holiday party no-no's

5 Holiday Party No-No’s

Looking forward to the holiday party season? No? You’re not alone. But even if you don’t enjoy them, there are some things you just can’t do.

holiday party no-no's
Photo by Ben White on Unsplash

Only 1 in 4 of us actually look forward to our workplace holiday party. It’s not just the cost or the dread of being stuck with the office bore –  there’s also the risk of doing something so embarrassing it’s career suicide.

So, what are the five things you should never, ever do?

1. Not Turning Up

It may be tempting to give the office party a miss. Yes, you may have to chip in for drinks, pay for a babysitter and spend your hard-earned cash on a taxi home. It’s a lot of money for an event you really don’t want to attend.

However, not going singles you out as an employee who is either: not committed to their company, antisocial, a miserable scrooge or someone who thinks they are above attending a ‘boring’ work event. None of these are things you want to be known for.

So go. You don’t have to drink excessively or stay too late, but you should attend.

TIP: Say you really want to come but you have to be at a meeting at 8am/the babysitter has to go at 10pm/you need to be at your spouse’s work event too (or a similar excuse). And for the few hours you are there make sure you look like you are having a good time.

2. Getting Drunk

Even if you work in a culture that doesn’t seem to have heard of #MeToo or where everyone is encouraged to do shots and dance on the tables, be aware of your behavior. If you want to get smashed, do it on your own time.

A work event, should be viewed as just that. Work. So, behave accordingly. If you make a joke that is in poor taste or engage in banter that can be seen as offensive, these can all be disciplinary matters leading to dismissal.

With smart phones and social media, you may not even be aware that your rude comment about the boss is being posted online or your sexually suggestive dancing with an embarrassed and unwilling colleague is trending. It’s hard to dispute evidence like that.

TIP: If you fear you will drink excessively or don’t want to drink alcohol, say you have left the car at the station and don’t want to drink-and-drive. Or set yourself a strict two drink limit. Your holiday party may only last a few hours – don’t let it ruin the rest of your working life.

Did you know? When it comes to the most embarrassing moments at work nearly 1 in 6 admit to getting “too” drunk at the work holiday party. Don’t let that be you.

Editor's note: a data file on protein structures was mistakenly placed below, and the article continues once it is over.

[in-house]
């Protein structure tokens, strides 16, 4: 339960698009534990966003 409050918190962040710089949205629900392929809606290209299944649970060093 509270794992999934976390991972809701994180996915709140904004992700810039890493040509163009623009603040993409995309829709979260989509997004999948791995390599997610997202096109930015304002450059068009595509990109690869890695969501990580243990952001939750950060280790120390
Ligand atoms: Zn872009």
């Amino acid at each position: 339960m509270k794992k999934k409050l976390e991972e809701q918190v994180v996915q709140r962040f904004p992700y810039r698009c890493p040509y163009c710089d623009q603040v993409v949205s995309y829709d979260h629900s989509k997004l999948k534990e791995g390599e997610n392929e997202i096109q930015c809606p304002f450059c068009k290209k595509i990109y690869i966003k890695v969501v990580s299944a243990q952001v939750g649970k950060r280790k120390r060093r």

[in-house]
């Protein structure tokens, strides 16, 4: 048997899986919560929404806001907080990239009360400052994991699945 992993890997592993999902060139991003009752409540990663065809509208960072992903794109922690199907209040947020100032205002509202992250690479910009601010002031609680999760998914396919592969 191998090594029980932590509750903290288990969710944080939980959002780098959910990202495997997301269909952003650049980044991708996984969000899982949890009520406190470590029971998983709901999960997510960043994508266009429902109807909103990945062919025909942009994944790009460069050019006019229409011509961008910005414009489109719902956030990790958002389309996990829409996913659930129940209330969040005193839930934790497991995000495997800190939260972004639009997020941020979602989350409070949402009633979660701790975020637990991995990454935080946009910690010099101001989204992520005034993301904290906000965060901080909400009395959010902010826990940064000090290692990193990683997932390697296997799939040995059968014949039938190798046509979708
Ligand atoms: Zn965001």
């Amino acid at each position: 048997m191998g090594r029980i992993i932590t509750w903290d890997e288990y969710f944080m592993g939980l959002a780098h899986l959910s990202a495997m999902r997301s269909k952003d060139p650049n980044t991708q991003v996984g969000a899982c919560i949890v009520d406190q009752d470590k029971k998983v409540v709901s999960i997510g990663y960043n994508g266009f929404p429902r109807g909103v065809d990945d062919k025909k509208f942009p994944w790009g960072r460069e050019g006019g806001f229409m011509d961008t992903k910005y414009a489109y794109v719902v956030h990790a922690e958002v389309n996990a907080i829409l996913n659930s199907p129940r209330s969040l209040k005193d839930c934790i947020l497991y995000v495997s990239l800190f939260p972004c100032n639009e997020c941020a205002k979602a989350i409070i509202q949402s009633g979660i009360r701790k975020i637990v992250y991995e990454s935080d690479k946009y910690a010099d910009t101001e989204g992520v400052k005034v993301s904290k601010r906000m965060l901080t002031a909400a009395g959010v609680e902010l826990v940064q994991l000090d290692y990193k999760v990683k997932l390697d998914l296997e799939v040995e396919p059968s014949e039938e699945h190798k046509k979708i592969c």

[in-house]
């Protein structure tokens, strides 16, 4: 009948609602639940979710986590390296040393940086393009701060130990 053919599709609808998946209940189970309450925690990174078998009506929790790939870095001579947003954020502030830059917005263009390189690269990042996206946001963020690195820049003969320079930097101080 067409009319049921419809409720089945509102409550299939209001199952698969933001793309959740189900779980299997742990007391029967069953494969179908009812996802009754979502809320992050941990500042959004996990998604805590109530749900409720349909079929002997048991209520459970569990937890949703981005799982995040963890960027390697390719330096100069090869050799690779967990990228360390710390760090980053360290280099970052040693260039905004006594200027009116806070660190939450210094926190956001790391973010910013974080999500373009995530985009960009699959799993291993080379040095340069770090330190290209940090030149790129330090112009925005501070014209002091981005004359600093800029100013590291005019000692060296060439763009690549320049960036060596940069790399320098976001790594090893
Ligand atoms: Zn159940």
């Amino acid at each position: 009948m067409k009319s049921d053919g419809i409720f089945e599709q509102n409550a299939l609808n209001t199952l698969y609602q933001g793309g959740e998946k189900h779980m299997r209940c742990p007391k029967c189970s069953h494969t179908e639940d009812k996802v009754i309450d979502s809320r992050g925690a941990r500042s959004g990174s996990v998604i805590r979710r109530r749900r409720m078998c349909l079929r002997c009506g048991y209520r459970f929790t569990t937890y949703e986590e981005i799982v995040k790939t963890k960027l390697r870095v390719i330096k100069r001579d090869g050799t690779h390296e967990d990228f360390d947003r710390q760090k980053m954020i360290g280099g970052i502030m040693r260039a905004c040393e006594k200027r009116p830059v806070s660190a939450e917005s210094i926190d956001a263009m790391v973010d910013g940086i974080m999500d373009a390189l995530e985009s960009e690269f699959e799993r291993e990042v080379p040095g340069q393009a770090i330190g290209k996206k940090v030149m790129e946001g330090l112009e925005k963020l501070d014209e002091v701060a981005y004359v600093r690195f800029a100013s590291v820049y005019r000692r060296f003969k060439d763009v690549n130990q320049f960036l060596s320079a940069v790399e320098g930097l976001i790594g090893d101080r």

3. Revealing too much – TMIs and PDAs

You’ve had a few drinks and are feeling a bit nervous – and that means you end up babbling. But in a bid to make your conversation more interesting you share too much information (TMI) on the gruesome details of your recent illness. Or a mile by mile account of your training schedule for your next triathlon.

Or your long-list of online dating disasters including all the intimate details, or every little thing your little ones have ever done with the photos to prove it.

Remember you need to have boundaries and know when to stop. Just because you are at a party, it doesn’t mean you should overshare. Nobody is interested, and if they are, it’s probably because you’re saying something you shouldn’t.

Anything you say can and probably will be used against you. Just because you have a hazy memory of the party, does not mean everyone else will. So revealing that you once snogged someone on a work trip might come back to haunt you.

The same applies to kissing your partner in front of your colleagues (keep your hands to yourself…until you get home). There is a time and place for everything and the work party is not one of them.

And if you are tempted to have a public display of affection (PDA) with a colleague, bear in mind that this can cause friction within your work team. And, as worst, it can even leave you open to claims of sexual harassment.

TIP: Drinking less can help you to realise when you need to shut up or your behaviour is getting out of line. If you are taking your other half along, ask them to interrupt you if you reveal too much and/or everyone appears bored.

4. Talking about Politics or Any Other Divisive Topic

There is nothing worse than someone asking you who you are voting for, if you are pro or against Brexit, or your opinion on any other political topic. So do not introduce this into any conversation.

If you are talking to someone more senior and they want to talk politics, it can be very awkward and you may feel you have to agree with them to avoid them thinking badly of you. Whatever you do, don’t get into an argument.

TIP: Change the subject, offer to buy a round, go to the toilet, or say you have to ring and check on the babysitter. Anything to avoid touching on politics unless you are absolutely sure you all agree on the subject.

5. Engaging in Office Politics

The other type of politics you need to avoid are office politics.

You may see the office holiday party as the perfect opportunity to get chatting to the boss about a promotion while he is in a good mood. Or see it as a chance to network with the right people.

The only problem is that they will see right through you. And you may be the 20th person to try the same thing at the same party.

So, introduce yourself (if they don’t know who you are) and if you want to get the conversation going stick to subjects that interest them.

TIP: It’s relatively easy to find out what people do in their spare time (just look on social media). So, if you want to start a conversation with someone senior talk about their hobby or other interest or find common ground.

Perhaps you went to the same uni, have volunteered with the same organisation or are both vegan and are avoiding the buffet. Make it about them, not about you. The aim is to leave a positive lasting impression.

Whatever you do, do not bad mouth anyone. Who knows who could overhear?!